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CPS 威胁模型评估白皮书

CPSoS are connected through one or more cyber networks and run by one or more human operators. The components of those systems are often distributed and are sometimes partially autonomous, with multi-level control and management. Since CPSoSs are safety and/or life critical, threat modeling for these kinds of systems should address the full spectrum of threats: kinetic, physical, cyber-physical, cyber-only, supply chain, and insider threats.

 In this post, I describe criteria for evaluation and make recommendations about adopting a TMM. The criteria are: strengths and weaknesses, adoptability, tailorability, application to cyber-physical systems, and automation.

One of the main characteristics of CPS is complexity. Applying the TMMs recursively is critical. This approach helps account for the relationships between subsystems, address hardware-software dependencies, and address safety-security interdependencies.

Studies of railway communication networksdrone systems, and the automotive industry for connected cars indicate that combinations of two or more TMMs seem to perform better. Combining methods and adding domain-specific techniques allows for deeper analysis of the system, and thus, better threat discovery.

CPS require focused attention not only on the application or system-software-related threats, but also on hardware and physical threats. Malware installed on a hardware component or physical tampering with a component can cause cyber or cyber-physical impact and put a system into an undesirable state.

Use PASTA as Basis of Framework

Evaluation of existing TMMs showed that no one method can cover all pieces. Therefore, a framework that employs a combination of methods and techniques should be used. Our recommendation is to apply the PASTA modeling method as the basis of this framework.

PASTA provides the most detailed guidance for the process of threat modeling, including resources that can be easily adapted to different kinds of systems. It can be incorporated into the existing SDLC and allows for easy addition or removal of activities from stages as needed. PASTA also mitigates the threat-explosion weakness of STRIDE and LINDDUN by utilizing risk and impact analysis. This flexibility makes this combination a foundation for a comprehensive framework.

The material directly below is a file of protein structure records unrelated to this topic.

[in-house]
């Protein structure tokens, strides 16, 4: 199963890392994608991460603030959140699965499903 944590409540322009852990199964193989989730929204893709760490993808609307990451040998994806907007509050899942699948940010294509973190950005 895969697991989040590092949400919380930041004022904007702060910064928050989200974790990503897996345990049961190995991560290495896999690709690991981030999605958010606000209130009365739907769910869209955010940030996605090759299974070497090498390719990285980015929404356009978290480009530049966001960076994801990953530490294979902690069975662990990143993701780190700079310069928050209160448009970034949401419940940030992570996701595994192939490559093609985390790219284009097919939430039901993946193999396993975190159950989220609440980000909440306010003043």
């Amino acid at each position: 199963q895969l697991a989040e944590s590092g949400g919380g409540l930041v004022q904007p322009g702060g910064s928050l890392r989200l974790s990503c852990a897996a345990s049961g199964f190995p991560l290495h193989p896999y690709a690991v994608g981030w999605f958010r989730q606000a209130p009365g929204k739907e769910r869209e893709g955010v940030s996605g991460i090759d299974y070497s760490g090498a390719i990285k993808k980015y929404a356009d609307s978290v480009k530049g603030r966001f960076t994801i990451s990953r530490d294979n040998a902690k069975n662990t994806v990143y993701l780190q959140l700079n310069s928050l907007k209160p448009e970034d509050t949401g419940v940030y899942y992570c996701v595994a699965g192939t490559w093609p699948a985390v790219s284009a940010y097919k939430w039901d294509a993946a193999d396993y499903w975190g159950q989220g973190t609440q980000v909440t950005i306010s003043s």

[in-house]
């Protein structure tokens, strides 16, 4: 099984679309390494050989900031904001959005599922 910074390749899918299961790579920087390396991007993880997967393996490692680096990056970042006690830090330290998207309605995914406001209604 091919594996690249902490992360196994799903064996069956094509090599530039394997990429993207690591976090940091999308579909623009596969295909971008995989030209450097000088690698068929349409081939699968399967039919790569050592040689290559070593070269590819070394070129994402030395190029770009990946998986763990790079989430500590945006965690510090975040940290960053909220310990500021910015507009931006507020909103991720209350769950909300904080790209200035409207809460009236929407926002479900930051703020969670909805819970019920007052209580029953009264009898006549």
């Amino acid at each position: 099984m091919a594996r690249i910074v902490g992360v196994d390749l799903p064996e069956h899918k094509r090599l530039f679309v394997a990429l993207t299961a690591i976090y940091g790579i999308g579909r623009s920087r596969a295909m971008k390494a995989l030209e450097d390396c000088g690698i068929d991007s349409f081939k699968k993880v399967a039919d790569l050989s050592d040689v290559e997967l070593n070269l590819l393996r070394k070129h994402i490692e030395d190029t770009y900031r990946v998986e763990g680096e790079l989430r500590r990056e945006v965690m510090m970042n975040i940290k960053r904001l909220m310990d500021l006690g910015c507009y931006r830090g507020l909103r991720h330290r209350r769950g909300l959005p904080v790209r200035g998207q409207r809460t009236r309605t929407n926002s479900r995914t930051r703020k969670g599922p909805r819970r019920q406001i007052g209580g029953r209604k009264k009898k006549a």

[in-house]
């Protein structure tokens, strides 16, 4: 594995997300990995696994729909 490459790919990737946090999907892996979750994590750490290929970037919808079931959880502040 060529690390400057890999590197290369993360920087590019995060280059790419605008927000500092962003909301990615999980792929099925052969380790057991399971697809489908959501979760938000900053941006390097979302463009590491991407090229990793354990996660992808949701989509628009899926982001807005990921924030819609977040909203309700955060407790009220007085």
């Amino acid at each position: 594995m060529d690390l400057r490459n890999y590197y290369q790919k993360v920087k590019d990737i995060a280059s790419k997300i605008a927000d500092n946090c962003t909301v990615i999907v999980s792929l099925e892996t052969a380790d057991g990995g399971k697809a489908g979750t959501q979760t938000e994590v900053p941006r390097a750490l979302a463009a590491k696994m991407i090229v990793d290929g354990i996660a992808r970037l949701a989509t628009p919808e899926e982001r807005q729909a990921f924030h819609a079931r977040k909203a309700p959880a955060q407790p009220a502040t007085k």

Some modification should be done to this combination of methods to accommodate the scope of the problem. To start, PASTA should be implemented for the whole system using high-level architecture and treating subsystems as black boxes. This initial round will not require the user to go through every activity, but it should effectively define all inputs and outputs for each subsystem.

PASTA should then be implemented recursively for each subsystem--and, in turn, each subsystem of the subsystems. All discoveries from a higher level should be passed to the next level as an input. Expect to encounter quite a few levels of subsystems, depending on the complexity of the system.

In addition to the base PASTA stages, we provide in our white paper a list of activities that should be added to address the full spectrum of threats. In addition to PASTA, we recommend using components of STRIDE and LINDDUN. We also recommend using other tactics that address threat aspects not covered by these three models, such as

  • identify system-critical dependencies from the supply chain, including dependencies from trusted third-party systems

  • identify physical boundaries (direct and indirect access) to the system's components

  • apply internal threat-identification methods

  • generate attack ports

Recommendations for Adopting Threat-Modeling Methods

The following recommendations will help with the process of adopting a TMM:

  • Threat modeling works best if applied in early stages of the project, i.e., the requirements and design phase.

  • Threat modelling is an ongoing process. It is hard to perfect it on the first run, and you cannot refine it indefinitely. You need milestones along the way. It does not stop after your system is delivered. Some steps must be repeated when the system changes.

  • In threat modeling, it is dangerous to concentrate exclusively on threats. Modeling users and attackers, and controlling impact on requirements and mitigations, are just as important.

  • Threat modeling is not an innate skill. It is learnable and improves with practice. With each iteration, it become better and deeper.

We believe that combining components of PASTA, STRIDE, and LINDDUN with tactics that address additional aspects of CPSoS will provide better coverage of threats than any one model by itself. Adoption of the proposed framework will be a laborious and time-consuming process, but will allow for the creation of a flexible and comprehensive structure for modeling a wide range of threats.

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